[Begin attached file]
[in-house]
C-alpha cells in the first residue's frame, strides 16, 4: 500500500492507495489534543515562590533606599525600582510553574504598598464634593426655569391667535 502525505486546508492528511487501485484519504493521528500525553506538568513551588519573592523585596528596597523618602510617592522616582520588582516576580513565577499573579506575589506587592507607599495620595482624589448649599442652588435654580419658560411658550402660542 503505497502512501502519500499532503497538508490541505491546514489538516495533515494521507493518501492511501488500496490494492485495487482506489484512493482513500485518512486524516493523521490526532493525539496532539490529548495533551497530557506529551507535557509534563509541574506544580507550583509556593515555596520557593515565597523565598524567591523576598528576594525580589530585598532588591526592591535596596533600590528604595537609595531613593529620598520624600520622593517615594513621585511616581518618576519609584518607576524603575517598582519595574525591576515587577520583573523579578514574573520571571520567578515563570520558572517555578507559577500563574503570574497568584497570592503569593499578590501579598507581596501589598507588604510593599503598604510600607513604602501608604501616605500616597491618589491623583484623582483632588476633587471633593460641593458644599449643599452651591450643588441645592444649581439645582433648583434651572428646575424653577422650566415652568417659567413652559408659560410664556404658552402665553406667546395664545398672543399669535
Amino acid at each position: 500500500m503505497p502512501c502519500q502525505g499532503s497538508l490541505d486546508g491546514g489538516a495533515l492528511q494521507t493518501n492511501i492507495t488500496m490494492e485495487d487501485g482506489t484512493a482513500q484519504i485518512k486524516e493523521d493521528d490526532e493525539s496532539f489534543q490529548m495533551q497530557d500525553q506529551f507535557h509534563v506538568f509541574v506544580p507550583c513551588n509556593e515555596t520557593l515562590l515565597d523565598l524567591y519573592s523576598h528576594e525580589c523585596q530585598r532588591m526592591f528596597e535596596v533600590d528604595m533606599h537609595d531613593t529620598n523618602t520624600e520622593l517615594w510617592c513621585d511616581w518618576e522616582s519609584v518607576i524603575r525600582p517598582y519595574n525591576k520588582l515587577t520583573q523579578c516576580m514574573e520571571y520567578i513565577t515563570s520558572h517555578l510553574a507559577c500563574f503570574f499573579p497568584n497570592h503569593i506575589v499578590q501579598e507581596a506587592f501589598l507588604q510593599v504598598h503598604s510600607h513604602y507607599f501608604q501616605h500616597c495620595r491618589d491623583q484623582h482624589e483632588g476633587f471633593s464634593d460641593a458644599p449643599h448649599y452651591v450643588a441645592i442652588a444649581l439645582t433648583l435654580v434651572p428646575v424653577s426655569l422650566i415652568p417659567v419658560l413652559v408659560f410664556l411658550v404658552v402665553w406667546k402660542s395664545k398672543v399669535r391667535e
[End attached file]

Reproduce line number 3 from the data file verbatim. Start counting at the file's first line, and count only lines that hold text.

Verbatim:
Amino acid at each position: 500500500m503505497p502512501c502519500q502525505g499532503s497538508l490541505d486546508g491546514g489538516a495533515l492528511q494521507t493518501n492511501i492507495t488500496m490494492e485495487d487501485g482506489t484512493a482513500q484519504i485518512k486524516e493523521d493521528d490526532e493525539s496532539f489534543q490529548m495533551q497530557d500525553q506529551f507535557h509534563v506538568f509541574v506544580p507550583c513551588n509556593e515555596t520557593l515562590l515565597d523565598l524567591y519573592s523576598h528576594e525580589c523585596q530585598r532588591m526592591f528596597e535596596v533600590d528604595m533606599h537609595d531613593t529620598n523618602t520624600e520622593l517615594w510617592c513621585d511616581w518618576e522616582s519609584v518607576i524603575r525600582p517598582y519595574n525591576k520588582l515587577t520583573q523579578c516576580m514574573e520571571y520567578i513565577t515563570s520558572h517555578l510553574a507559577c500563574f503570574f499573579p497568584n497570592h503569593i506575589v499578590q501579598e507581596a506587592f501589598l507588604q510593599v504598598h503598604s510600607h513604602y507607599f501608604q501616605h500616597c495620595r491618589d491623583q484623582h482624589e483632588g476633587f471633593s464634593d460641593a458644599p449643599h448649599y452651591v450643588a441645592i442652588a444649581l439645582t433648583l435654580v434651572p428646575v424653577s426655569l422650566i415652568p417659567v419658560l413652559v408659560f410664556l411658550v404658552v402665553w406667546k402660542s395664545k398672543v399669535r391667535e